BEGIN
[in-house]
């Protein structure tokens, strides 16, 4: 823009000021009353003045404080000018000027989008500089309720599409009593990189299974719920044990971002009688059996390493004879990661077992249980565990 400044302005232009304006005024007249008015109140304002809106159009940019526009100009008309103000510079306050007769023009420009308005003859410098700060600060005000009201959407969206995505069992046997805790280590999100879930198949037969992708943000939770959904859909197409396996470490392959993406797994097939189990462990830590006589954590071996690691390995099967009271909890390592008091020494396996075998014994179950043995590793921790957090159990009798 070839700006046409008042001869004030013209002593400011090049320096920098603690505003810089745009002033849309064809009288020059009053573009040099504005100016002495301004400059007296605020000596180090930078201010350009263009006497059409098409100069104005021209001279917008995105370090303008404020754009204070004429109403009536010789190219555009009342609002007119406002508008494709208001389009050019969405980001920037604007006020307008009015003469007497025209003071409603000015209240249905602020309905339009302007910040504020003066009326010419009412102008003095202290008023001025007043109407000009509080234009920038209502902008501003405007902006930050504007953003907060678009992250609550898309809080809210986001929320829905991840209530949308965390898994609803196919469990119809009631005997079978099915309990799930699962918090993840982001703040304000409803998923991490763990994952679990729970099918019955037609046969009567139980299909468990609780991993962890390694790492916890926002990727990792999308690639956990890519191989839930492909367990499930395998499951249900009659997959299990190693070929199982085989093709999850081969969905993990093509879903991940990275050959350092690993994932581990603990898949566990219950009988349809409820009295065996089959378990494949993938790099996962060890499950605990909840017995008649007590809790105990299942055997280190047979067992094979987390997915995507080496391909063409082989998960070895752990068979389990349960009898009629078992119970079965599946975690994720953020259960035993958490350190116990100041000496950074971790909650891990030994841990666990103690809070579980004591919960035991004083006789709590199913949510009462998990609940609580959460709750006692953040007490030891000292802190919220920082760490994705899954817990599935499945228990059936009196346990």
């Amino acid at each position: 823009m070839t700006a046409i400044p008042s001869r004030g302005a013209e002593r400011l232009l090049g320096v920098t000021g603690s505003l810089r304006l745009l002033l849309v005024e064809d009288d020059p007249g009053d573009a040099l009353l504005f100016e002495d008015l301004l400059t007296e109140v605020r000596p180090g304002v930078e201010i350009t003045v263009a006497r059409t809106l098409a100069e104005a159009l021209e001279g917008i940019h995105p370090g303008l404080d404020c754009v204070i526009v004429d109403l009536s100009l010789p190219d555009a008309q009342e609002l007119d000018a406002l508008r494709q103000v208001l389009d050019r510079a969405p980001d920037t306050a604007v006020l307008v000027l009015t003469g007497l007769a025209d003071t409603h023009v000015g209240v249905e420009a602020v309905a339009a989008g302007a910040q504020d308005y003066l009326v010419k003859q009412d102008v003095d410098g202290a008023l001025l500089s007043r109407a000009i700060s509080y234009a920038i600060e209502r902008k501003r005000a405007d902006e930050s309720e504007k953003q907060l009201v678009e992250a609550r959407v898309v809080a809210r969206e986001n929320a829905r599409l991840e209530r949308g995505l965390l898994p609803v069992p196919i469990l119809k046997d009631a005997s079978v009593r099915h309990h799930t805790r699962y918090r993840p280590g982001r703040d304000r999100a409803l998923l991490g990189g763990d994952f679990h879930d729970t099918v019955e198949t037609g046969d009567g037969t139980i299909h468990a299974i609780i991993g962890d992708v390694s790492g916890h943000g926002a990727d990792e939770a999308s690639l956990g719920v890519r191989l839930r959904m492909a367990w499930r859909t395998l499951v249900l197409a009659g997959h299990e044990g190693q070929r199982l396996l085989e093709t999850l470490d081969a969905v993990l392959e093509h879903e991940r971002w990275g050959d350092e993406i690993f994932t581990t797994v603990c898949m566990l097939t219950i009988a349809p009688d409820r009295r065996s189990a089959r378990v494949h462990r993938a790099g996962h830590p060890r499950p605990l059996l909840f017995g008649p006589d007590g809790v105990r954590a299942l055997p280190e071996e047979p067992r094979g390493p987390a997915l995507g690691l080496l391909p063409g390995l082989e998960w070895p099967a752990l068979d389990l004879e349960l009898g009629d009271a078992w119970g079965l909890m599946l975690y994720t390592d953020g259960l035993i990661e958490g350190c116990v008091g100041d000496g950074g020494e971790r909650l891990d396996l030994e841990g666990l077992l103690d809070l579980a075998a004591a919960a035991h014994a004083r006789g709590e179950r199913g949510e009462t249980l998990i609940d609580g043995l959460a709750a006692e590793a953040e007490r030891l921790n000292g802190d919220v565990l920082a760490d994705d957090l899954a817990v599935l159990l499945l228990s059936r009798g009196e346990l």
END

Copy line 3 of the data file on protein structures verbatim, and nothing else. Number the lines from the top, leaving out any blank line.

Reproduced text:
């Amino acid at each position: 823009m070839t700006a046409i400044p008042s001869r004030g302005a013209e002593r400011l232009l090049g320096v920098t000021g603690s505003l810089r304006l745009l002033l849309v005024e064809d009288d020059p007249g009053d573009a040099l009353l504005f100016e002495d008015l301004l400059t007296e109140v605020r000596p180090g304002v930078e201010i350009t003045v263009a006497r059409t809106l098409a100069e104005a159009l021209e001279g917008i940019h995105p370090g303008l404080d404020c754009v204070i526009v004429d109403l009536s100009l010789p190219d555009a008309q009342e609002l007119d000018a406002l508008r494709q103000v208001l389009d050019r510079a969405p980001d920037t306050a604007v006020l307008v000027l009015t003469g007497l007769a025209d003071t409603h023009v000015g209240v249905e420009a602020v309905a339009a989008g302007a910040q504020d308005y003066l009326v010419k003859q009412d102008v003095d410098g202290a008023l001025l500089s007043r109407a000009i700060s509080y234009a920038i600060e209502r902008k501003r005000a405007d902006e930050s309720e504007k953003q907060l009201v678009e992250a609550r959407v898309v809080a809210r969206e986001n929320a829905r599409l991840e209530r949308g995505l965390l898994p609803v069992p196919i469990l119809k046997d009631a005997s079978v009593r099915h309990h799930t805790r699962y918090r993840p280590g982001r703040d304000r999100a409803l998923l991490g990189g763990d994952f679990h879930d729970t099918v019955e198949t037609g046969d009567g037969t139980i299909h468990a299974i609780i991993g962890d992708v390694s790492g916890h943000g926002a990727d990792e939770a999308s690639l956990g719920v890519r191989l839930r959904m492909a367990w499930r859909t395998l499951v249900l197409a009659g997959h299990e044990g190693q070929r199982l396996l085989e093709t999850l470490d081969a969905v993990l392959e093509h879903e991940r971002w990275g050959d350092e993406i690993f994932t581990t797994v603990c898949m566990l097939t219950i009988a349809p009688d409820r009295r065996s189990a089959r378990v494949h462990r993938a790099g996962h830590p060890r499950p605990l059996l909840f017995g008649p006589d007590g809790v105990r954590a299942l055997p280190e071996e047979p067992r094979g390493p987390a997915l995507g690691l080496l391909p063409g390995l082989e998960w070895p099967a752990l068979d389990l004879e349960l009898g009629d009271a078992w119970g079965l909890m599946l975690y994720t390592d953020g259960l035993i990661e958490g350190c116990v008091g100041d000496g950074g020494e971790r909650l891990d396996l030994e841990g666990l077992l103690d809070l579980a075998a004591a919960a035991h014994a004083r006789g709590e179950r199913g949510e009462t249980l998990i609940d609580g043995l959460a709750a006692e590793a953040e007490r030891l921790n000292g802190d919220v565990l920082a760490d994705d957090l899954a817990v599935l159990l499945l228990s059936r009798g009196e346990l």